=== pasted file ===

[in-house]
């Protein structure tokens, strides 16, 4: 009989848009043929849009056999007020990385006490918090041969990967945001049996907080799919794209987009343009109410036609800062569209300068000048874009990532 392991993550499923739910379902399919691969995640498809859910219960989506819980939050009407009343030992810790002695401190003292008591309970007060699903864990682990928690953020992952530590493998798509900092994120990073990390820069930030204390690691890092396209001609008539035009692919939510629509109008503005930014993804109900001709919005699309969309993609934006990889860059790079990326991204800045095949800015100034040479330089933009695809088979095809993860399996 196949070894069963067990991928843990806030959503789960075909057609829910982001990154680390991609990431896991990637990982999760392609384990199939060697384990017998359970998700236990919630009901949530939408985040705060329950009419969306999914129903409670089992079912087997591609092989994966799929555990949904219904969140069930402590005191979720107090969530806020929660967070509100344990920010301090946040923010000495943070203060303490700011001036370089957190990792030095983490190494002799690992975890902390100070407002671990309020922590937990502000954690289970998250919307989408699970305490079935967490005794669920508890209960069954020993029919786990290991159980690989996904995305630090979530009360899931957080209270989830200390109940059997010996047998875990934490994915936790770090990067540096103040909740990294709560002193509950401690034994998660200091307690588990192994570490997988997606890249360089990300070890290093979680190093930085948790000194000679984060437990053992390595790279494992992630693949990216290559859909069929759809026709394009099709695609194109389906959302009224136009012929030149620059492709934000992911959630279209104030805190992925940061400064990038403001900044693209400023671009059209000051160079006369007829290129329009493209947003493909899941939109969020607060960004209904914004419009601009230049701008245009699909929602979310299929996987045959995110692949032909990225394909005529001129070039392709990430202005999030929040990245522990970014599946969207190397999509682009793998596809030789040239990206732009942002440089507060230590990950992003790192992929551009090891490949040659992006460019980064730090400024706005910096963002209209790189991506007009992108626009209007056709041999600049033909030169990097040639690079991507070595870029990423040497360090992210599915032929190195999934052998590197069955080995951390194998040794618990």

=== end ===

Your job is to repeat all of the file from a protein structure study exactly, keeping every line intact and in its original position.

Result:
[in-house]
């Protein structure tokens, strides 16, 4: 009989848009043929849009056999007020990385006490918090041969990967945001049996907080799919794209987009343009109410036609800062569209300068000048874009990532 392991993550499923739910379902399919691969995640498809859910219960989506819980939050009407009343030992810790002695401190003292008591309970007060699903864990682990928690953020992952530590493998798509900092994120990073990390820069930030204390690691890092396209001609008539035009692919939510629509109008503005930014993804109900001709919005699309969309993609934006990889860059790079990326991204800045095949800015100034040479330089933009695809088979095809993860399996 196949070894069963067990991928843990806030959503789960075909057609829910982001990154680390991609990431896991990637990982999760392609384990199939060697384990017998359970998700236990919630009901949530939408985040705060329950009419969306999914129903409670089992079912087997591609092989994966799929555990949904219904969140069930402590005191979720107090969530806020929660967070509100344990920010301090946040923010000495943070203060303490700011001036370089957190990792030095983490190494002799690992975890902390100070407002671990309020922590937990502000954690289970998250919307989408699970305490079935967490005794669920508890209960069954020993029919786990290991159980690989996904995305630090979530009360899931957080209270989830200390109940059997010996047998875990934490994915936790770090990067540096103040909740990294709560002193509950401690034994998660200091307690588990192994570490997988997606890249360089990300070890290093979680190093930085948790000194000679984060437990053992390595790279494992992630693949990216290559859909069929759809026709394009099709695609194109389906959302009224136009012929030149620059492709934000992911959630279209104030805190992925940061400064990038403001900044693209400023671009059209000051160079006369007829290129329009493209947003493909899941939109969020607060960004209904914004419009601009230049701008245009699909929602979310299929996987045959995110692949032909990225394909005529001129070039392709990430202005999030929040990245522990970014599946969207190397999509682009793998596809030789040239990206732009942002440089507060230590990950992003790192992929551009090891490949040659992006460019980064730090400024706005910096963002209209790189991506007009992108626009209007056709041999600049033909030169990097040639690079991507070595870029990423040497360090992210599915032929190195999934052998590197069955080995951390194998040794618990």